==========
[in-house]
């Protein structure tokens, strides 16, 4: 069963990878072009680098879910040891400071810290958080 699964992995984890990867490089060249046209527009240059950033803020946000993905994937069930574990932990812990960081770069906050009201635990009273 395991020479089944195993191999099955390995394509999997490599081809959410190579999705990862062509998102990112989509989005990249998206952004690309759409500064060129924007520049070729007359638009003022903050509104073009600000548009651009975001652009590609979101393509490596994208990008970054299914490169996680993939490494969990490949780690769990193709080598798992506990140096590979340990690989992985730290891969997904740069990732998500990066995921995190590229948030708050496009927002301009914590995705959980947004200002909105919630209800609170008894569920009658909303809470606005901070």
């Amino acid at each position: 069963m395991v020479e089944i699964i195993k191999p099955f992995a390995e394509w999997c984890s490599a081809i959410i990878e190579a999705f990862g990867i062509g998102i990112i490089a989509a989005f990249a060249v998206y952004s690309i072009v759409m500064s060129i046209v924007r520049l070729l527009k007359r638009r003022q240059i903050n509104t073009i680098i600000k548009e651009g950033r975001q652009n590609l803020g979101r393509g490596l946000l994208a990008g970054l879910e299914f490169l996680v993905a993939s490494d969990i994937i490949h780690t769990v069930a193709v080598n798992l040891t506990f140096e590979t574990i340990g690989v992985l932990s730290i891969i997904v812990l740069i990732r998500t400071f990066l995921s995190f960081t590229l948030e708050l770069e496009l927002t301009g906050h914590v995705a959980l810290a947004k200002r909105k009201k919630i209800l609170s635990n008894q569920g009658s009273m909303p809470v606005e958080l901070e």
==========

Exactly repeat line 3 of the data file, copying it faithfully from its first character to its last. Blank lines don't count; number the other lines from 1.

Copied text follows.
């Amino acid at each position: 069963m395991v020479e089944i699964i195993k191999p099955f992995a390995e394509w999997c984890s490599a081809i959410i990878e190579a999705f990862g990867i062509g998102i990112i490089a989509a989005f990249a060249v998206y952004s690309i072009v759409m500064s060129i046209v924007r520049l070729l527009k007359r638009r003022q240059i903050n509104t073009i680098i600000k548009e651009g950033r975001q652009n590609l803020g979101r393509g490596l946000l994208a990008g970054l879910e299914f490169l996680v993905a993939s490494d969990i994937i490949h780690t769990v069930a193709v080598n798992l040891t506990f140096e590979t574990i340990g690989v992985l932990s730290i891969i997904v812990l740069i990732r998500t400071f990066l995921s995190f960081t590229l948030e708050l770069e496009l927002t301009g906050h914590v995705a959980l810290a947004k200002r909105k009201k919630i209800l609170s635990n008894q569920g009658s009273m909303p809470v606005e958080l901070e």